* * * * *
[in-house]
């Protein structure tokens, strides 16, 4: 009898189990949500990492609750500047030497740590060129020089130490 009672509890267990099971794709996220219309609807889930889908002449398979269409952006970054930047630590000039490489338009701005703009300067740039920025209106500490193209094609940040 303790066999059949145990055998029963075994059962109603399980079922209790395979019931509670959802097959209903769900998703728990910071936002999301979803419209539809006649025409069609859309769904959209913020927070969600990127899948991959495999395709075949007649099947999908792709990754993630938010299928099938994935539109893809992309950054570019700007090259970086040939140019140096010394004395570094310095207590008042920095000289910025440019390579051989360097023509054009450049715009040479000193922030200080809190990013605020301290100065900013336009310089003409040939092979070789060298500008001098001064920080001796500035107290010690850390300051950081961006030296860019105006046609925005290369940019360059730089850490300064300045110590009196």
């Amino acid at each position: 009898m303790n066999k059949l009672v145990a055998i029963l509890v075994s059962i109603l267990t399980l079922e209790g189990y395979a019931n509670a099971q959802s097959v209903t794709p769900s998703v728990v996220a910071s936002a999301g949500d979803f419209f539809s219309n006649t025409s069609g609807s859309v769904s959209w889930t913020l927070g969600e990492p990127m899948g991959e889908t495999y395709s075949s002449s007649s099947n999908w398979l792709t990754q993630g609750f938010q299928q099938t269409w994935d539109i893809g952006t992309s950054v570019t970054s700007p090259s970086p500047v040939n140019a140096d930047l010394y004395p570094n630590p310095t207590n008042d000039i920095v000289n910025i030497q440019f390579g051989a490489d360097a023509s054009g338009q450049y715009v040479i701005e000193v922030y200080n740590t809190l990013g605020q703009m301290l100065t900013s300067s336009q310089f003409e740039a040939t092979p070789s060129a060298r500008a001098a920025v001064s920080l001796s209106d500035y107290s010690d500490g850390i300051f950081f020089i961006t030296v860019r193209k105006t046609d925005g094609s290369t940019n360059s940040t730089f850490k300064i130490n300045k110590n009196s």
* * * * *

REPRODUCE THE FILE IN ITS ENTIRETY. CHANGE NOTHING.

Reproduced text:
[in-house]
């Protein structure tokens, strides 16, 4: 009898189990949500990492609750500047030497740590060129020089130490 009672509890267990099971794709996220219309609807889930889908002449398979269409952006970054930047630590000039490489338009701005703009300067740039920025209106500490193209094609940040 303790066999059949145990055998029963075994059962109603399980079922209790395979019931509670959802097959209903769900998703728990910071936002999301979803419209539809006649025409069609859309769904959209913020927070969600990127899948991959495999395709075949007649099947999908792709990754993630938010299928099938994935539109893809992309950054570019700007090259970086040939140019140096010394004395570094310095207590008042920095000289910025440019390579051989360097023509054009450049715009040479000193922030200080809190990013605020301290100065900013336009310089003409040939092979070789060298500008001098001064920080001796500035107290010690850390300051950081961006030296860019105006046609925005290369940019360059730089850490300064300045110590009196």
């Amino acid at each position: 009898m303790n066999k059949l009672v145990a055998i029963l509890v075994s059962i109603l267990t399980l079922e209790g189990y395979a019931n509670a099971q959802s097959v209903t794709p769900s998703v728990v996220a910071s936002a999301g949500d979803f419209f539809s219309n006649t025409s069609g609807s859309v769904s959209w889930t913020l927070g969600e990492p990127m899948g991959e889908t495999y395709s075949s002449s007649s099947n999908w398979l792709t990754q993630g609750f938010q299928q099938t269409w994935d539109i893809g952006t992309s950054v570019t970054s700007p090259s970086p500047v040939n140019a140096d930047l010394y004395p570094n630590p310095t207590n008042d000039i920095v000289n910025i030497q440019f390579g051989a490489d360097a023509s054009g338009q450049y715009v040479i701005e000193v922030y200080n740590t809190l990013g605020q703009m301290l100065t900013s300067s336009q310089f003409e740039a040939t092979p070789s060129a060298r500008a001098a920025v001064s920080l001796s209106d500035y107290s010690d500490g850390i300051f950081f020089i961006t030296v860019r193209k105006t046609d925005g094609s290369t940019n360059s940040t730089f850490k300064i130490n300045k110590n009196s």